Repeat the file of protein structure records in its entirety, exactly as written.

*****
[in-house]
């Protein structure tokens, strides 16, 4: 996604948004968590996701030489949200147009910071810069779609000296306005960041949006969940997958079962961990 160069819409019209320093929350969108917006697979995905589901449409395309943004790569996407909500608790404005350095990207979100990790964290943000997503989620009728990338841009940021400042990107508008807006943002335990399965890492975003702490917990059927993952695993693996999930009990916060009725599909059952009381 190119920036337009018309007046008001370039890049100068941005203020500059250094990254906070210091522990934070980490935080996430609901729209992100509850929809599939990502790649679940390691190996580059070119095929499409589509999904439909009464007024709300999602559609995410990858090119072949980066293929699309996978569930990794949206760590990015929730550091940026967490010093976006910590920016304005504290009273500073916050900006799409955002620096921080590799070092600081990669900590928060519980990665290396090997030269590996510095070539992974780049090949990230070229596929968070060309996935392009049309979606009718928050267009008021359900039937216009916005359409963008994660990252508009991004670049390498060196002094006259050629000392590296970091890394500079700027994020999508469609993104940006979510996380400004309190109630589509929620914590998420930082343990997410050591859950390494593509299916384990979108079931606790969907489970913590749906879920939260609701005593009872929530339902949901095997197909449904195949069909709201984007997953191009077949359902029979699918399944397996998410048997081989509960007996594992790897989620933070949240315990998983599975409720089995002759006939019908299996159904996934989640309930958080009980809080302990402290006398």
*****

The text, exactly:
[in-house]
């Protein structure tokens, strides 16, 4: 996604948004968590996701030489949200147009910071810069779609000296306005960041949006969940997958079962961990 160069819409019209320093929350969108917006697979995905589901449409395309943004790569996407909500608790404005350095990207979100990790964290943000997503989620009728990338841009940021400042990107508008807006943002335990399965890492975003702490917990059927993952695993693996999930009990916060009725599909059952009381 190119920036337009018309007046008001370039890049100068941005203020500059250094990254906070210091522990934070980490935080996430609901729209992100509850929809599939990502790649679940390691190996580059070119095929499409589509999904439909009464007024709300999602559609995410990858090119072949980066293929699309996978569930990794949206760590990015929730550091940026967490010093976006910590920016304005504290009273500073916050900006799409955002620096921080590799070092600081990669900590928060519980990665290396090997030269590996510095070539992974780049090949990230070229596929968070060309996935392009049309979606009718928050267009008021359900039937216009916005359409963008994660990252508009991004670049390498060196002094006259050629000392590296970091890394500079700027994020999508469609993104940006979510996380400004309190109630589509929620914590998420930082343990997410050591859950390494593509299916384990979108079931606790969907489970913590749906879920939260609701005593009872929530339902949901095997197909449904195949069909709201984007997953191009077949359902029979699918399944397996998410048997081989509960007996594992790897989620933070949240315990998983599975409720089995002759006939019908299996159904996934989640309930958080009980809080302990402290006398």